Does your boat have camber or reverse camber or are you more of a TBT guy?
Early rise in the front then flat the rest of the way through. We also got a lot of TBT up front, but we don’t use it in the back.

What’s your favorite knot?
Probably the bowline knot. It’s a pretty useful knot on the boat and in life. It makes it so you can have a loop at the end of the line, but if it goes under load you can still get the knot out.

Nial Romanek captaining a boat on Lake Tahoe Cruising on Lake Tahoe. p: Walsh

Who is your favorite character on Below Deck Med and why?
Maybe Bobby because he’s just such an idiot with the ladies.

How long do you think you could survive in a boat if you were lost at sea?
We aint getting lost!! I need to go find some wood to knock on. Haha.

Is it true that the captain has to go down with the ship? If so, why? Shouldn’t the captain be allowed to get on a rescue boat along with everyone else?
Technically, no, but you are responsible for everyone on the boat, so in theory, you should be the last one off the boat if it is sinking.

Favorite movie that has to do with boating?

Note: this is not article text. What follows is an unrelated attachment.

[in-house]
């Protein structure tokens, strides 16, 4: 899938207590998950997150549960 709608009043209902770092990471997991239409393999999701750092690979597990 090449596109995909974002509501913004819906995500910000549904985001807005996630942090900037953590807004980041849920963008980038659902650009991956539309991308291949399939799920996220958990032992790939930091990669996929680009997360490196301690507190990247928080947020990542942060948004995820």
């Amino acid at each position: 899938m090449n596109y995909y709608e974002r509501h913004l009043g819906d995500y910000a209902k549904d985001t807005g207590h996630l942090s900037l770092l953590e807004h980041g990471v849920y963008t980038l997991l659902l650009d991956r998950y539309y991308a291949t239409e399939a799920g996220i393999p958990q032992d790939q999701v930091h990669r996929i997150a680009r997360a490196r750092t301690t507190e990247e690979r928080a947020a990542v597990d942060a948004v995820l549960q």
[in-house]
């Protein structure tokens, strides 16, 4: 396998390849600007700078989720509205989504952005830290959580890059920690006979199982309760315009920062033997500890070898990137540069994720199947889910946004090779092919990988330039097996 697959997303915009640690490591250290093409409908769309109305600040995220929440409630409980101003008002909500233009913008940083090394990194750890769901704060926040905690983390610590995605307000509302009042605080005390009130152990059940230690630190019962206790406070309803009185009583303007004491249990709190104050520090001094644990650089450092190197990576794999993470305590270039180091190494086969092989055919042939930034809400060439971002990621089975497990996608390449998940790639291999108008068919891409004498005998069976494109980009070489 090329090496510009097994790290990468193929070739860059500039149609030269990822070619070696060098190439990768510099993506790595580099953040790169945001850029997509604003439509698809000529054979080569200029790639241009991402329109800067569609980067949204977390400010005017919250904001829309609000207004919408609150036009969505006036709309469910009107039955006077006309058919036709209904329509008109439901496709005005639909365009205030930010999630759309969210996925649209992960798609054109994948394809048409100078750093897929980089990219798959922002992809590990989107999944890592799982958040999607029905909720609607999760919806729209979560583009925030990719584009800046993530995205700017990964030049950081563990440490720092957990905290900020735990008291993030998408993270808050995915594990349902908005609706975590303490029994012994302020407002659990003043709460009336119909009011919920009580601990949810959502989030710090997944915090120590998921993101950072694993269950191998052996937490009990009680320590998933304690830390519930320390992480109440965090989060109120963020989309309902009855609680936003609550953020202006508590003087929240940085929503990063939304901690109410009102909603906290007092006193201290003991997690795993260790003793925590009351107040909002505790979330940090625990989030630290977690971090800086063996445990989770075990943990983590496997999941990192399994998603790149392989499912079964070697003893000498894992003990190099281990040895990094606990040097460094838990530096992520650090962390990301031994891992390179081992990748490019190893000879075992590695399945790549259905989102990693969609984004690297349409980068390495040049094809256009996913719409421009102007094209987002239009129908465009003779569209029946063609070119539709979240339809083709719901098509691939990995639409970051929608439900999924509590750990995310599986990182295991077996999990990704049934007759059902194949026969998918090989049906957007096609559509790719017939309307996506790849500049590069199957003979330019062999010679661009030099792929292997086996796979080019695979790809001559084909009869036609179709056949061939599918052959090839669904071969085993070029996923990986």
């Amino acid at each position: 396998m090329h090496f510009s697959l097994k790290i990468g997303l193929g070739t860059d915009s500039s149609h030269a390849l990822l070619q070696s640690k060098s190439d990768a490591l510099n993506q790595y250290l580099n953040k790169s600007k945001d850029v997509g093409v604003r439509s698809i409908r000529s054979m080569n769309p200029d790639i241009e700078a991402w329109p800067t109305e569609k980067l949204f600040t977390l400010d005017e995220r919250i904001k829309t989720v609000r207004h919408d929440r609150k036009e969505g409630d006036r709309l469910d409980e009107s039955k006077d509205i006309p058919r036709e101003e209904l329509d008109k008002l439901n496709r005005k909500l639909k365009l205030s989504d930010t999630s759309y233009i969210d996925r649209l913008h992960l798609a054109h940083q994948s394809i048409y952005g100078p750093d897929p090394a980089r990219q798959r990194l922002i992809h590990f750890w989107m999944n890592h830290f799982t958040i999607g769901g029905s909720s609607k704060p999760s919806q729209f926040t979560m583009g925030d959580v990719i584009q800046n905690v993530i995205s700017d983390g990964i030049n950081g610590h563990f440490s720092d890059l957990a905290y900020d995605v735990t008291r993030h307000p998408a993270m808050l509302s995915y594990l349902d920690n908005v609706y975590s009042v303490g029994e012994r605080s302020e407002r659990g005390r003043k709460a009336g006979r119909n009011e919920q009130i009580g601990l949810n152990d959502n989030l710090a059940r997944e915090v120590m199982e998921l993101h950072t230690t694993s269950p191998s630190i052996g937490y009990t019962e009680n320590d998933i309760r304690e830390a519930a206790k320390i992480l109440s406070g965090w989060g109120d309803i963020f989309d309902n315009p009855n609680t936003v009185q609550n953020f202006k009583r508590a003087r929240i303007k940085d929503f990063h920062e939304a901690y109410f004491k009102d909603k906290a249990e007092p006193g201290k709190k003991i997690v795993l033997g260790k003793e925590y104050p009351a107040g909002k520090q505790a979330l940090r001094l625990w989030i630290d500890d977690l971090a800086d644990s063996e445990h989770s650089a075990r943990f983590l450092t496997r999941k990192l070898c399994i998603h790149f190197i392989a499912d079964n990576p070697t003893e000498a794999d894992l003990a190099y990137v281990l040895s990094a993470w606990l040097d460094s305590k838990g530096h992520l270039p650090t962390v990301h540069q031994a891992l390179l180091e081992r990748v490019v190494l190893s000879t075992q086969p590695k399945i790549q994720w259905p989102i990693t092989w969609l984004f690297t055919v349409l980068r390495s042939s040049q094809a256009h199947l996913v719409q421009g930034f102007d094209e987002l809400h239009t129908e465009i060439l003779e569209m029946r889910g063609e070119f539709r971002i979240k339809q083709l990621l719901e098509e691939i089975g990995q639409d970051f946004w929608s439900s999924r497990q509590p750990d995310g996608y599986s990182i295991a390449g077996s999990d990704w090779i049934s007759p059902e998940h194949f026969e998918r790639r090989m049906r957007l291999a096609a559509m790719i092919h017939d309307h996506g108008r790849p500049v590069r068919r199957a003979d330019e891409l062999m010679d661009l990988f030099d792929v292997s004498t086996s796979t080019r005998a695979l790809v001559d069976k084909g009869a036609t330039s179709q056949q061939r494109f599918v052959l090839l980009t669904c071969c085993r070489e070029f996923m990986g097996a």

Jaws.

What is the most useful ability from snowboarding that you can apply to being a boat captain?
Balance. The boat’s always rocking, so you need to get those sea legs going.

Do you have any plans or aspirations to captain a boat in a different area, or do a big mission across the Atlantic or anything like that?
Hmm, maybe. I always thought it would be sick to drive a tugboat. But that would mean I would probably have to live in a city or close by, and well, I hate the city, so who knows.

Last but not least, any nautical wisdom you can leave us with?
Well, your compass isn’t always accurate. There are this things called “deviations,” so watch out for that. You could think you’re going north, but you may actually be going more west or something, depending on your boat and where you are at on Earth. But most important: Shit sinks, so don’t let it.